Scott’s article also quoted the head of Ohio State University’s Atmospheric Science Department, Jay Hobgood: “The day-to-day meteorologists are seeing anecdotal evidence, but not the research that goes back thousands of years …. The two disciplines are very related, but the time span being looked at is very different. Looking at daily weather doesn’t necessarily tell you the climate is changing.”

Most of the comments submitted in response to Scott’s reporting reflected staunch disagreement with the IPCC/National Academy/AMS approaches to climate change science, often expressed in highly emotional ways. Among those commenting on the Plain Dealer piece was Fox 8’s Andre Bernier, who figured prominently in the piece. “Politics and radical environmentalism has hijacked solid scientific investigation and reasoning,” Bernier wrote, adding that a “significant number of meteorologists and climatologists around the world” disagree with IPCC conclusions.

A major Midwest metropolitan meteorologist, however, sees things differently. Asking to remain anonymous in publicly criticizing fellow TV meteorologists and weathercasters, he rejected the suggestion that most broadcast meteorologists “are skeptics. This isn’t true. A large number of BMs [broadcast meteorologists] agree in principal with the IPCC conclusions.”

The meteorologist said conclusions based on accurate temperature records dating back only to 1874 ignore the paleoclimatic ice core data going back over 650,000 years.

Pointing to the Plain Dealer‘s reporting on claims that climate change is the result of natural cycles, the meteorologist insisted that “our current warming cannot be explained solely by natural variability” or in the absence of increased greenhouse gas emissions and concentrations. He suggested too that solar output and sunspot activity and previous periods of warming cannot explain “the unusual warming of the past 40 years.”

“The ‘skeptics’ (you’ll have to find a better word) are a decided minority … but are very passionate about their views and, in some cases, are extremely well funded and quite skilled at public relations,” he said. “Bottom line: the world is warming at an unusual rate, most agree on this, and we are now seeing physical effects of that warming.”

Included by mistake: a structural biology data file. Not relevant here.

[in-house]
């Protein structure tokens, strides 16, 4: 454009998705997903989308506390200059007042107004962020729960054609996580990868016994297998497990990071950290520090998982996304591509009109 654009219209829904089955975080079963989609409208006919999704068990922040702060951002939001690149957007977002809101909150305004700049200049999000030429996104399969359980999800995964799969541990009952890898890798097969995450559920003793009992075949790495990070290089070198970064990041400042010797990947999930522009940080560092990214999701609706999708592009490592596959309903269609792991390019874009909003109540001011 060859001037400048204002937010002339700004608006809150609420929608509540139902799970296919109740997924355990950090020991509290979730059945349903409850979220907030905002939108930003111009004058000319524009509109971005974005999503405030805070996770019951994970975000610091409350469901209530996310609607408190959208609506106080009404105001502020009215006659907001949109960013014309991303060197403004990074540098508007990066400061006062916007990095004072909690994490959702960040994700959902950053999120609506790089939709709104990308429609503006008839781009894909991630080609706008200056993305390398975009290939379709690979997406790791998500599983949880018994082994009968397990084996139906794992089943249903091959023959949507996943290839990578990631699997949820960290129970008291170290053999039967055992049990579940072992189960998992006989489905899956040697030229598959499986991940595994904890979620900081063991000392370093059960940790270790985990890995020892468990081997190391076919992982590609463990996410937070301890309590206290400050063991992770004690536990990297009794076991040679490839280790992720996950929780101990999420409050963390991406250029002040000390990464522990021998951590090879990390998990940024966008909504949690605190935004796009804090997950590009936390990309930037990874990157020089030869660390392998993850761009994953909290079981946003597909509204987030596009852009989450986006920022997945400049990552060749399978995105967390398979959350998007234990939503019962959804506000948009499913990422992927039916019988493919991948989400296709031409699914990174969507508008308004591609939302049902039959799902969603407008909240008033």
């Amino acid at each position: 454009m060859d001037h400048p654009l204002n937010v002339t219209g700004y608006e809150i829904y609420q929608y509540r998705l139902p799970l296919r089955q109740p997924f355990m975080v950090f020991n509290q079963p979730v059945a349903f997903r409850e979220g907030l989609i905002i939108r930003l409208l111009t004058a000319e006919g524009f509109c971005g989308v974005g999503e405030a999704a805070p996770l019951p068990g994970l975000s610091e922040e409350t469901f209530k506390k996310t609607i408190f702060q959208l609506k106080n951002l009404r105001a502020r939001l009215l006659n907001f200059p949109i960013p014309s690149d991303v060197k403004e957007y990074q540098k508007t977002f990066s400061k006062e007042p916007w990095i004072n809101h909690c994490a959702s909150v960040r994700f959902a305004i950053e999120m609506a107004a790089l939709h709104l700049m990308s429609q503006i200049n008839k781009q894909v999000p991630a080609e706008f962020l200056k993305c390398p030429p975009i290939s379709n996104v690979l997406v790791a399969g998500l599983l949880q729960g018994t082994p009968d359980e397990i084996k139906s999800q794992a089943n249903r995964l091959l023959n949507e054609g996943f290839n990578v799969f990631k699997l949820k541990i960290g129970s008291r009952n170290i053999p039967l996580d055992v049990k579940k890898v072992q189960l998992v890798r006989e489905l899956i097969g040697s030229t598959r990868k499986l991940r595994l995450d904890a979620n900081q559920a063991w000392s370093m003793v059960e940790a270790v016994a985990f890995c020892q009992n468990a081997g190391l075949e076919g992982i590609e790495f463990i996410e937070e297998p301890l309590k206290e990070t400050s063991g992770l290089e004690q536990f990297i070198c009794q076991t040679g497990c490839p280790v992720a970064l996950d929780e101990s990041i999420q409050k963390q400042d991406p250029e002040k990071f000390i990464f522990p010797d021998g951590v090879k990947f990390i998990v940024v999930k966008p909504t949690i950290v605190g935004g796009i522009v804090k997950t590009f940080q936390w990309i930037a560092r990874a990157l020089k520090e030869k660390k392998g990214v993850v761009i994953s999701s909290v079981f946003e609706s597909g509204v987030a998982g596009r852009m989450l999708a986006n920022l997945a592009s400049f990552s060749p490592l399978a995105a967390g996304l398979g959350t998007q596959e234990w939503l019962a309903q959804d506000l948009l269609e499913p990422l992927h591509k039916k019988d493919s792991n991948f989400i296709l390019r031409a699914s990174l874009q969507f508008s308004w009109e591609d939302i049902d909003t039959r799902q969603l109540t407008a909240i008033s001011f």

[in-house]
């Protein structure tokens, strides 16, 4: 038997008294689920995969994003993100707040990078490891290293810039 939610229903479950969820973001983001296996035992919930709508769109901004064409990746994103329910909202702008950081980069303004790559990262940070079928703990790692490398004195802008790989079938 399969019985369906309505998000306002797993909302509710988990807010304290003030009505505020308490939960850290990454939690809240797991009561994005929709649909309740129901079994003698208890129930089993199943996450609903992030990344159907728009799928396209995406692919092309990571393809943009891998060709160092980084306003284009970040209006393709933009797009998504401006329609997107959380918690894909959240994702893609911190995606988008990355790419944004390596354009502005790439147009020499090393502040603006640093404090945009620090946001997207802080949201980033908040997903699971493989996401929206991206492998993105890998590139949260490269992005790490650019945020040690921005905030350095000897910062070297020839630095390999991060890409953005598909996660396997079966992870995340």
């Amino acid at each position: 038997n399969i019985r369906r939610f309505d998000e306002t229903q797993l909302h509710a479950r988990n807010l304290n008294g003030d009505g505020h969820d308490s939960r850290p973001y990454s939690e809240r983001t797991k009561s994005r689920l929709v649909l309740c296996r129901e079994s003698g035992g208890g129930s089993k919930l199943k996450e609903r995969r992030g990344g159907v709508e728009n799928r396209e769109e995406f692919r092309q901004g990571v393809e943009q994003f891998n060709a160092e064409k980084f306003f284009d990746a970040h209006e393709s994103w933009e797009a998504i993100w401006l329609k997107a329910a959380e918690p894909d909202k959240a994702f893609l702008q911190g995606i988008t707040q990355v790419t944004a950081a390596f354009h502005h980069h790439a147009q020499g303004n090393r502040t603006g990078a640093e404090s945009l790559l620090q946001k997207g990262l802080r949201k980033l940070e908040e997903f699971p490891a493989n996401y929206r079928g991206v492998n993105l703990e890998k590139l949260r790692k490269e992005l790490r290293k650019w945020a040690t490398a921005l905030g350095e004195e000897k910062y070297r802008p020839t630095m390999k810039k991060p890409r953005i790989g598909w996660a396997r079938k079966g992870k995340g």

A second prominent broadcast meteorologist asked to comment on the Plain Dealer piece and the views expressed by the Cleveland meteorologists and weathercasters was also critical.

“If you want your car tuned, you go to a trained auto mechanic,” he wrote. “If you want a weather forecast, you can go to the radio, the TV, or web. But for climate, you want a climate specialist; climate is a specialty.” This nationally recognized East Coast meteorologist characterized the cited Cleveland area weathercasters and meteorologists featured in the Plain Dealer as engaging in “hunches and banter, versus science.”

Scott’s Plain Dealer piece and the subsequent online postings and comments about it generated some buzz within professional TV meteorology circles, often seen as being disproportionately “skeptical” of IPCC and other “consensus” science on climate change. (See Yale Forum article: Why Are So Many TV Meteorologists and Weathercasters Climate ‘Skeptics’?.)

Among efforts to address broadcast meteorologists’ most common questions about climate science are plans by The Yale Forum to sponsor one or more workshops and a recently posted Q&A published by the National Environmental Education Foundation based on recent survey results addressing the information needs of meteorologists and extensive postings on the website of the American Meteorological Society.

Bud Ward was editor of Yale Climate Connections from 2007-2022. He started his environmental journalism career in 1974. He later served as assistant director of the U.S. Congress's National Commission...